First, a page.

We are kicking off Black History Month with a tribute to Errol Hill that was written by Professor Baron Kelly of our Department of Theatre and Drama.
A Thousand Thank-yous to Errol Hill
By Professor Baron Kelly
UW–Madison Department of Theatre and Drama
In 2001, during my last year of doctoral studies at UW–Madison, I had the good fortune to have the late Sally Banes as my professor and graduate adviser. Dr. Banes suggested that I contact her colleague Errol Hill (1921-2003) about my recent Fulbright Award to Norway. Trained at London’s Royal Academy of Dramatic Arts and Yale University, Dr. Hill then lectured and taught across the Caribbean, New York, and Nigeria before becoming a drama professor at Dartmouth College (1968-1989), where he served as department chair for several years. He was the first African American faculty member to gain tenure at Dartmouth. He was an emeritus professor when he died.
More than 20 years later, I still count myself lucky that I made that initial phone call to Dr. Hill. As I was going to Norway to gather research for my dissertation on the Scandinavian career of the African American actor Earl Hyman, I was honored and blessed by the generosity and warmth Dr. Hill extended to me, a budding dissertator. He generously welcomed numerous calls from me to talk about Hyman, who he had written about in his book, “Shakespeare on Sable.”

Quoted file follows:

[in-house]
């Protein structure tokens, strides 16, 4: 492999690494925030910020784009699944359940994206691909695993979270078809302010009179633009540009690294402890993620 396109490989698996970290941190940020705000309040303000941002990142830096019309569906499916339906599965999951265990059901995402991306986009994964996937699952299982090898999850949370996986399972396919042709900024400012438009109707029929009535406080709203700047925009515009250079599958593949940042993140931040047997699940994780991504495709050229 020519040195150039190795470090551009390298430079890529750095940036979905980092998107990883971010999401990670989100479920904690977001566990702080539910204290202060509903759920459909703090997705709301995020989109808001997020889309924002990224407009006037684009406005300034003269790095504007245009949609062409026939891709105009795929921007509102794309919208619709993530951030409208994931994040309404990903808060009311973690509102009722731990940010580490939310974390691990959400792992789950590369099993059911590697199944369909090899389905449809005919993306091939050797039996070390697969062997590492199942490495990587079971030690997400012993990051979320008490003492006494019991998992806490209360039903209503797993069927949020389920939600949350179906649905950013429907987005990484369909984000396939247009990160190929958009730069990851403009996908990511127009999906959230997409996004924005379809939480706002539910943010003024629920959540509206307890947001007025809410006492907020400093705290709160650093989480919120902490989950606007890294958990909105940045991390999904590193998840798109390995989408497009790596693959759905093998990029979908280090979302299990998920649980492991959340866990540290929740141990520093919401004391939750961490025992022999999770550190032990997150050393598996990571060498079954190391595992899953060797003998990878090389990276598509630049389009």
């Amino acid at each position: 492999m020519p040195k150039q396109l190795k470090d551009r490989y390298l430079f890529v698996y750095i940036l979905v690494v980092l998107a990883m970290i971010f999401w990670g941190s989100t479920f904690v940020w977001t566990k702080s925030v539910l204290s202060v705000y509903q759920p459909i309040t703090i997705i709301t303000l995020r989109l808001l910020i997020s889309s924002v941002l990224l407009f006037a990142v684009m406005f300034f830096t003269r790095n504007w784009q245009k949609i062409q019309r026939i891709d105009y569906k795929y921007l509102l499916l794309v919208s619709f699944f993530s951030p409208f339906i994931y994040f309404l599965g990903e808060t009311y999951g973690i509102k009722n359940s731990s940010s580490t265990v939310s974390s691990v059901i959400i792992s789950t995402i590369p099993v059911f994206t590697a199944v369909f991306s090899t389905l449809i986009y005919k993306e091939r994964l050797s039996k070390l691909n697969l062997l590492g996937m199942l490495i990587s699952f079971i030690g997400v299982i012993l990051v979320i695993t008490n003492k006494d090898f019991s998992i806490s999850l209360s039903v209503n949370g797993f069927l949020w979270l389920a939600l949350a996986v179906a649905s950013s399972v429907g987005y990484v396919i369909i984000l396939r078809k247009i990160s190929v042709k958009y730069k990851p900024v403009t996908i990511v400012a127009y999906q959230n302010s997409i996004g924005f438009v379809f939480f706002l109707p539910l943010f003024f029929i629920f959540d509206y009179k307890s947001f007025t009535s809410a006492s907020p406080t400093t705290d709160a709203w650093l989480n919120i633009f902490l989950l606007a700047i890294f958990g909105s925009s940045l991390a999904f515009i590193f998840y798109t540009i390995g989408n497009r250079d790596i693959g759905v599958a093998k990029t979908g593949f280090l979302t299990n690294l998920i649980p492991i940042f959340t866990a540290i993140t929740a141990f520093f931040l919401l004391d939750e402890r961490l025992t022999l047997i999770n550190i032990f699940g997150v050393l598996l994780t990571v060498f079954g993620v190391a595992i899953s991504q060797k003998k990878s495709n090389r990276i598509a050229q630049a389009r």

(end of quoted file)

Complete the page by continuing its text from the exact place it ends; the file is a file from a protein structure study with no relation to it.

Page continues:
During spring 2011, as fate would have it, I was a sabbatical replacement at Dartmouth College and was able to spend time with Dr. Hill’s widow, Grace Hope Hill. Between teaching assignments, I spent many mornings and afternoons studying Dr. Hill’s monumental theatre collection that is housed at Dartmouth. His rigorous scholarship helped to set the standards for my further explorations of Black theatre over the coming years. To this day, I continue to embed the scholarship of Dr. Hill in my lectures and teachings of African American theatre history.
Errol Hill would have been 101 years old this year. A century after his birth, he still stands as one of the preeminent giants in the field. His landmark “History of African American Theatre” with James Hatch (1929-2020); his work as a playwright; his foundational study, “Shakespeare in Sable”; his pioneering book, “The Jamaican Stage, 1665-1900”; his many edited collections of plays by Black dramatists; as well as his monumental theatre collection — all of these contributions have shaped the development of the field in innumerable ways for thousands of scholars and students who never had the chance to meet him. Thank you, Dr. Errol Hill.